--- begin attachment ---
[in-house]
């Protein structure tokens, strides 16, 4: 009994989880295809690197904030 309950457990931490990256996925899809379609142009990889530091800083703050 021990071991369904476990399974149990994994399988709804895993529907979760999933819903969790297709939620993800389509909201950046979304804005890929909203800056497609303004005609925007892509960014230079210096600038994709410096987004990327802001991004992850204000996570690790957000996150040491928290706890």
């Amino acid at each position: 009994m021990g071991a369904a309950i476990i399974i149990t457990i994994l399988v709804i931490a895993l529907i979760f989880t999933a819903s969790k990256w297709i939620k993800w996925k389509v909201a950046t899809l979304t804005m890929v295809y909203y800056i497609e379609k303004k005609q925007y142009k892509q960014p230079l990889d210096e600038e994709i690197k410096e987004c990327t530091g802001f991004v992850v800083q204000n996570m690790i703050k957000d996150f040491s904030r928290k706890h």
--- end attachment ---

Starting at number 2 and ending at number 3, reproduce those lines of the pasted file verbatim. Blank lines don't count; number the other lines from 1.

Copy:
């Protein structure tokens, strides 16, 4: 009994989880295809690197904030 309950457990931490990256996925899809379609142009990889530091800083703050 021990071991369904476990399974149990994994399988709804895993529907979760999933819903969790297709939620993800389509909201950046979304804005890929909203800056497609303004005609925007892509960014230079210096600038994709410096987004990327802001991004992850204000996570690790957000996150040491928290706890």
């Amino acid at each position: 009994m021990g071991a369904a309950i476990i399974i149990t457990i994994l399988v709804i931490a895993l529907i979760f989880t999933a819903s969790k990256w297709i939620k993800w996925k389509v909201a950046t899809l979304t804005m890929v295809y909203y800056i497609e379609k303004k005609q925007y142009k892509q960014p230079l990889d210096e600038e994709i690197k410096e987004c990327t530091g802001f991004v992850v800083q204000n996570m690790i703050k957000d996150f040491s904030r928290k706890h």